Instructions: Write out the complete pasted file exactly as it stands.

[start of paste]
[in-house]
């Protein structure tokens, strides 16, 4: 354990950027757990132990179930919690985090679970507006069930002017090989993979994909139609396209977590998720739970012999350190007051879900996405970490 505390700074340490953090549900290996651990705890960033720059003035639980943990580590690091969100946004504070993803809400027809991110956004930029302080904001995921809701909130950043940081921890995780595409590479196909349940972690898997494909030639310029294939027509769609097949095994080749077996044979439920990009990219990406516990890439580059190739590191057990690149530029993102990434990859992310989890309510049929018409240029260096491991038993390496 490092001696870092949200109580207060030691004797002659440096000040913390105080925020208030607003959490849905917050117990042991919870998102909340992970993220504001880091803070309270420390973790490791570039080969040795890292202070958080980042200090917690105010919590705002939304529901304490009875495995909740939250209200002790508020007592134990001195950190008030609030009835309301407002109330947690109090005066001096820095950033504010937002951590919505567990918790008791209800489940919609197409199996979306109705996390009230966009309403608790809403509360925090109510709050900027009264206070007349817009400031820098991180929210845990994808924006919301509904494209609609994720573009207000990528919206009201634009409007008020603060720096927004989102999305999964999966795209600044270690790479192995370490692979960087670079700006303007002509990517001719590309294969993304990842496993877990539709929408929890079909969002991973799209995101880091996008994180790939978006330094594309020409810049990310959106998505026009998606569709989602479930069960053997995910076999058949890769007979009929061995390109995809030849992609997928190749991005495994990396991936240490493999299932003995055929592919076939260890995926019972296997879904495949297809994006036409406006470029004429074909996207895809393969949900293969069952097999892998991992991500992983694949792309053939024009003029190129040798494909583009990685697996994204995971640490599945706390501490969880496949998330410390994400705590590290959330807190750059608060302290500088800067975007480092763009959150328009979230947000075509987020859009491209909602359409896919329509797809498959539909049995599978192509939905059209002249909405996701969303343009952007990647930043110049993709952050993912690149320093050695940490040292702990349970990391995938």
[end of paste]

[in-house]
């Protein structure tokens, strides 16, 4: 354990950027757990132990179930919690985090679970507006069930002017090989993979994909139609396209977590998720739970012999350190007051879900996405970490 505390700074340490953090549900290996651990705890960033720059003035639980943990580590690091969100946004504070993803809400027809991110956004930029302080904001995921809701909130950043940081921890995780595409590479196909349940972690898997494909030639310029294939027509769609097949095994080749077996044979439920990009990219990406516990890439580059190739590191057990690149530029993102990434990859992310989890309510049929018409240029260096491991038993390496 490092001696870092949200109580207060030691004797002659440096000040913390105080925020208030607003959490849905917050117990042991919870998102909340992970993220504001880091803070309270420390973790490791570039080969040795890292202070958080980042200090917690105010919590705002939304529901304490009875495995909740939250209200002790508020007592134990001195950190008030609030009835309301407002109330947690109090005066001096820095950033504010937002951590919505567990918790008791209800489940919609197409199996979306109705996390009230966009309403608790809403509360925090109510709050900027009264206070007349817009400031820098991180929210845990994808924006919301509904494209609609994720573009207000990528919206009201634009409007008020603060720096927004989102999305999964999966795209600044270690790479192995370490692979960087670079700006303007002509990517001719590309294969993304990842496993877990539709929408929890079909969002991973799209995101880091996008994180790939978006330094594309020409810049990310959106998505026009998606569709989602479930069960053997995910076999058949890769007979009929061995390109995809030849992609997928190749991005495994990396991936240490493999299932003995055929592919076939260890995926019972296997879904495949297809994006036409406006470029004429074909996207895809393969949900293969069952097999892998991992991500992983694949792309053939024009003029190129040798494909583009990685697996994204995971640490599945706390501490969880496949998330410390994400705590590290959330807190750059608060302290500088800067975007480092763009959150328009979230947000075509987020859009491209909602359409896919329509797809498959539909049995599978192509939905059209002249909405996701969303343009952007990647930043110049993709952050993912690149320093050695940490040292702990349970990391995938």